In all, Kottick says luxury markets continue to show robust activity across the country, even taking into account last year’s record-breaking trends.

Toronto: A Slow But Steady Return to Balance

As Canada’s largest luxury market, the Greater Toronto Area started to see a slow return to balance in the first half of the year, though sales of homes priced over $4M still outperformed last year’s numbers by 7%. This was seen across all luxury home types, including condo sales, which rose 13%. 

READ: Average GTA Home Prices Down $200K  From February Peak

While sales of single-family detached homes in this price range rose just 6% year over year, Kottick says this reflects a lack of available inventory, rather than drooping demand. That in turn has put more pressure on the attached luxury home market, which saw sales double in the first half of the year, surpassing the first six months of 2021. 

“I think it comes back to, in Toronto, the chronic undersupply of homes, especially when you get into detached,” he says. “Once you have a shortage in one market segment, it filters to other market segments, and then people will go to, ‘Ok, what is the next closest classification of homes?’”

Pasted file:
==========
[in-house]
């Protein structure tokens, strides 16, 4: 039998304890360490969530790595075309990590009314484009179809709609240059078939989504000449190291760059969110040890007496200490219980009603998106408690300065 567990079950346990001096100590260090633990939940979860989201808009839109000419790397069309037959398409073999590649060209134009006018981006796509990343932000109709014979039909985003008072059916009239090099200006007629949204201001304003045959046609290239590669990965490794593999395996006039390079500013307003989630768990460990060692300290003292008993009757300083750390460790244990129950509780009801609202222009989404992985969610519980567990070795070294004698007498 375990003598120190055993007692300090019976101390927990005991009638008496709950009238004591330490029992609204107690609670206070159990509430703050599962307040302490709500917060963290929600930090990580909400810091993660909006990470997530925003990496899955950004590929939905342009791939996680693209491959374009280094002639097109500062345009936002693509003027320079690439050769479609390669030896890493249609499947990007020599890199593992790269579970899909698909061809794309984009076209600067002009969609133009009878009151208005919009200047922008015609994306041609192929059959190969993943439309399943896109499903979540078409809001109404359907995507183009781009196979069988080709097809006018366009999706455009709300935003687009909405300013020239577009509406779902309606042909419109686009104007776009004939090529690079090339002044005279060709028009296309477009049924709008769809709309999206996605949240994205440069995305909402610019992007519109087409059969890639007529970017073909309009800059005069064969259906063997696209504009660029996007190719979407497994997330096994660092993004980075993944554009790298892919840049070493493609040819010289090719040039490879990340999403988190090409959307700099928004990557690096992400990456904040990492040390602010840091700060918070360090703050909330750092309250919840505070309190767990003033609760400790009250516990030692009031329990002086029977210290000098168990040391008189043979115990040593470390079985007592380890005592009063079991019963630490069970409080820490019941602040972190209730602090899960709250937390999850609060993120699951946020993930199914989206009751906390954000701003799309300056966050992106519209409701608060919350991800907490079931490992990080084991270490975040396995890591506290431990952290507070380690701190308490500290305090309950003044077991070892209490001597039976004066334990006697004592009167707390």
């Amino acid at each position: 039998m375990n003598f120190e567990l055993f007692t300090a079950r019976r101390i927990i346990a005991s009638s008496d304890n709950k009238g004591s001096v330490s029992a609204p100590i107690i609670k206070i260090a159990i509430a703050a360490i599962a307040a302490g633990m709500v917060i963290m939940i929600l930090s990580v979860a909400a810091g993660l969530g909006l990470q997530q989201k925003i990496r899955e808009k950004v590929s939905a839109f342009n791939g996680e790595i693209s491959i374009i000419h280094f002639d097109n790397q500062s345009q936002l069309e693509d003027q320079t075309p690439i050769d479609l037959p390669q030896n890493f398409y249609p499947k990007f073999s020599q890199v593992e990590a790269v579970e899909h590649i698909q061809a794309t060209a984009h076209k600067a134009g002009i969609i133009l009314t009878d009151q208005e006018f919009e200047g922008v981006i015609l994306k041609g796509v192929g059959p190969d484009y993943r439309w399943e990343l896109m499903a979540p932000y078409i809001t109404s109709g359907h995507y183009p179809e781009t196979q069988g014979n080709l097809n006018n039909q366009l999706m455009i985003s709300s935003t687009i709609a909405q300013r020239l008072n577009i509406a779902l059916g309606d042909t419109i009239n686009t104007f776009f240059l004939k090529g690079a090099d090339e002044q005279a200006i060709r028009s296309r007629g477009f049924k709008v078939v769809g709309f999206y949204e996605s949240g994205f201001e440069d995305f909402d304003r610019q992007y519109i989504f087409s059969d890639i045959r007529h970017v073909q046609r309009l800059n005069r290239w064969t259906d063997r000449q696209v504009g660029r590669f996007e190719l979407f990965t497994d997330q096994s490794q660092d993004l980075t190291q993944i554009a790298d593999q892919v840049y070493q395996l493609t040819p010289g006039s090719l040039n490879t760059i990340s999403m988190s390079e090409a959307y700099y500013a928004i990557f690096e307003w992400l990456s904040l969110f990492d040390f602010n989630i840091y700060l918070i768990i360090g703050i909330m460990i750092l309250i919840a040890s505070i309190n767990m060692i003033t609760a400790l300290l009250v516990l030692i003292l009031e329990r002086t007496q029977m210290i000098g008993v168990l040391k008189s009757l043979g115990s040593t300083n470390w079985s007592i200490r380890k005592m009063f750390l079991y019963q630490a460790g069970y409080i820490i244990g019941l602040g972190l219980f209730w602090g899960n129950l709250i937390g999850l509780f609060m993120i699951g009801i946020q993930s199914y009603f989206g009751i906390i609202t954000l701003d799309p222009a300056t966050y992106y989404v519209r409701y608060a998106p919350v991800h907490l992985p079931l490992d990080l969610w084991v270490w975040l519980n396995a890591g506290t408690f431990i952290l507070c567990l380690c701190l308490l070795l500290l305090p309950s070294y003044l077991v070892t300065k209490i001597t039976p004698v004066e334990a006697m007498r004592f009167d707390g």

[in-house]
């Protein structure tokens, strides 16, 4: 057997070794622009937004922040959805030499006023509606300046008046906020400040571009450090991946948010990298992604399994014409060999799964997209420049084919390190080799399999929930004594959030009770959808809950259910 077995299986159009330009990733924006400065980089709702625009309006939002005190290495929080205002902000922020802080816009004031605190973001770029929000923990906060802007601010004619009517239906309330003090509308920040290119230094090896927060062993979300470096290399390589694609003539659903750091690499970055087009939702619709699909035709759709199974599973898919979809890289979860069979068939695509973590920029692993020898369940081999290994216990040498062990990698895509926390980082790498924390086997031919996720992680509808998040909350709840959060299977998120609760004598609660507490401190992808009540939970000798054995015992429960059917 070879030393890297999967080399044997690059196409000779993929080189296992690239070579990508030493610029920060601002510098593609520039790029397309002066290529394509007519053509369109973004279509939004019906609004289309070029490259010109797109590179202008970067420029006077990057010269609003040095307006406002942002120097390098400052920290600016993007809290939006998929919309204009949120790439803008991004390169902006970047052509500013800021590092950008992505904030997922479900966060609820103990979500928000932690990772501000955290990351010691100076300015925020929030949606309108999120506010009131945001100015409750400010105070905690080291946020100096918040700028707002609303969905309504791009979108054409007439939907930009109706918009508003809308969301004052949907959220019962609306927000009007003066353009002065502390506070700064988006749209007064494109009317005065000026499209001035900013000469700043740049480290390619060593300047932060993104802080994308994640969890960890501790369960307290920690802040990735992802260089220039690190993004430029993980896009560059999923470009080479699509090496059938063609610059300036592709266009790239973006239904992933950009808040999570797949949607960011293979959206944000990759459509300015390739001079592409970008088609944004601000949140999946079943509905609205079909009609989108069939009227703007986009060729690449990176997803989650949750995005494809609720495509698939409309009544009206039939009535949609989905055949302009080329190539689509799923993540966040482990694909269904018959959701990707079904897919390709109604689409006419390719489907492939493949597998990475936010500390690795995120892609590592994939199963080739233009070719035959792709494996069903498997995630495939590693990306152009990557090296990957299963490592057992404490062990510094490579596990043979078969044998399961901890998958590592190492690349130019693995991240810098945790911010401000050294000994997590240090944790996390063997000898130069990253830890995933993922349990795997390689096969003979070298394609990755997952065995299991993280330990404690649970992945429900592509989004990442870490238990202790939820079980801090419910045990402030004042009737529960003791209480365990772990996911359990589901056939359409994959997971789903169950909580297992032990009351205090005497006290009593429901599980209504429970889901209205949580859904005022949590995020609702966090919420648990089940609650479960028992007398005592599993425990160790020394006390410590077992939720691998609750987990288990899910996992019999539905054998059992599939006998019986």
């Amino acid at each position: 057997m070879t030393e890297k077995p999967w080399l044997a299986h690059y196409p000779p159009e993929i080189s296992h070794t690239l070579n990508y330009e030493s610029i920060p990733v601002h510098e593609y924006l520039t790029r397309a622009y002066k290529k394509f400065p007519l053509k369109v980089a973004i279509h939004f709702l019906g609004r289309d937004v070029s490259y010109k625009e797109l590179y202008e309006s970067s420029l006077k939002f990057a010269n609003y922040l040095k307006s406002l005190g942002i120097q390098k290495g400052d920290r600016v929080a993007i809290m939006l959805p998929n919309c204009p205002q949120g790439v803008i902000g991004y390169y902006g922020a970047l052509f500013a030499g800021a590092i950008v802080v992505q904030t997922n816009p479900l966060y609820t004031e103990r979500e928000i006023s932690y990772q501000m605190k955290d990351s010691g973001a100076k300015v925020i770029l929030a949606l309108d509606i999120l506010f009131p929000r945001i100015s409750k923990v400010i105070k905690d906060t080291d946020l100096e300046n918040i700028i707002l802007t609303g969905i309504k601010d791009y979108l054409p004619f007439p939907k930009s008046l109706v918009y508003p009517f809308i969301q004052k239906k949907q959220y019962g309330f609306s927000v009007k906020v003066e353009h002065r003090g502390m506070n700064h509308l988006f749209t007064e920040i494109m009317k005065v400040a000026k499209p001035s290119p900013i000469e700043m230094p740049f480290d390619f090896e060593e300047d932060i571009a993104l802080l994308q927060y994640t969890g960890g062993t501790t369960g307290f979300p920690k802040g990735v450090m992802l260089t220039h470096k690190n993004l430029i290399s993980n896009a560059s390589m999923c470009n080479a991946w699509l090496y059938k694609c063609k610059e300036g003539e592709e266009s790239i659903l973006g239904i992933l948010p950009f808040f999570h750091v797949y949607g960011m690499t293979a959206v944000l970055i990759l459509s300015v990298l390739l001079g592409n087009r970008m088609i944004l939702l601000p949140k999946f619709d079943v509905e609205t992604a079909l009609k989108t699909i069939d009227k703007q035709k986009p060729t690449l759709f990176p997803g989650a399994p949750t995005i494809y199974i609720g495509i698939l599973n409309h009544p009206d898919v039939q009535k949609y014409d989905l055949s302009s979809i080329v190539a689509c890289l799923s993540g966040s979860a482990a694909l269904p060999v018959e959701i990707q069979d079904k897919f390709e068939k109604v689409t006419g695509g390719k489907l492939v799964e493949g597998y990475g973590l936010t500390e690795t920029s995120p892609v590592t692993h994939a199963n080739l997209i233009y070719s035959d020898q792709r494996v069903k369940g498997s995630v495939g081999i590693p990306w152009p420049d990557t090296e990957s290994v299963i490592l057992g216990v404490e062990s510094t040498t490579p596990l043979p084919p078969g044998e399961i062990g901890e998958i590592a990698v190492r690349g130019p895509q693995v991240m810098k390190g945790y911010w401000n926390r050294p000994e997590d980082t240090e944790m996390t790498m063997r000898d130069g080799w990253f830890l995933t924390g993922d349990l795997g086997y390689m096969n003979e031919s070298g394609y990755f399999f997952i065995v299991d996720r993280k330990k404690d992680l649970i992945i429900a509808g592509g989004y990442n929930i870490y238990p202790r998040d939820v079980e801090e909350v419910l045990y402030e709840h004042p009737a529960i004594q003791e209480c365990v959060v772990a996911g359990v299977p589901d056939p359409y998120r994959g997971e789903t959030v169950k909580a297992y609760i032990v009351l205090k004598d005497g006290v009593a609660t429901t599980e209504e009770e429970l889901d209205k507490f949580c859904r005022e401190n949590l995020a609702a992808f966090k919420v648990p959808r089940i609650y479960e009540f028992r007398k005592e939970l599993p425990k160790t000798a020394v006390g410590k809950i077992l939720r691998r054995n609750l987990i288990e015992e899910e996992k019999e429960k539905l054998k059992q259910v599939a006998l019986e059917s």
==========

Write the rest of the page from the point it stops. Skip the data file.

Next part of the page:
Across all home types, sales of homes priced over $1M dropped 10% annually in the region.

However, the ultra-luxury segment — homes priced over $10M — continued to sizzle with a total of 16 transactions, one more than the record set in the first six months of last year.

Vancouver: Buyers and Sellers Hit the Sidelines

Canada’s largest west coast city saw the most dramatic turnaround in activity and consumer sentiment between the first and second quarter of 2022, as the frantic buyer urgency that prevailed during the pandemic began to calm; residential sales over $4M declined 18% year over year, with just nine properties over the $10M mark selling on MLS, compared to 16 between January and June last year. 

Post-pandemic buyer mood “shifted sharply in March,” reads the report, due to “a global backdrop shadowed by darkening geo-political conditions, Vancouver real estate buyers and sellers confronted steadily rising mortgage rates, record real estate prices, and surging living costs with increasing unease.”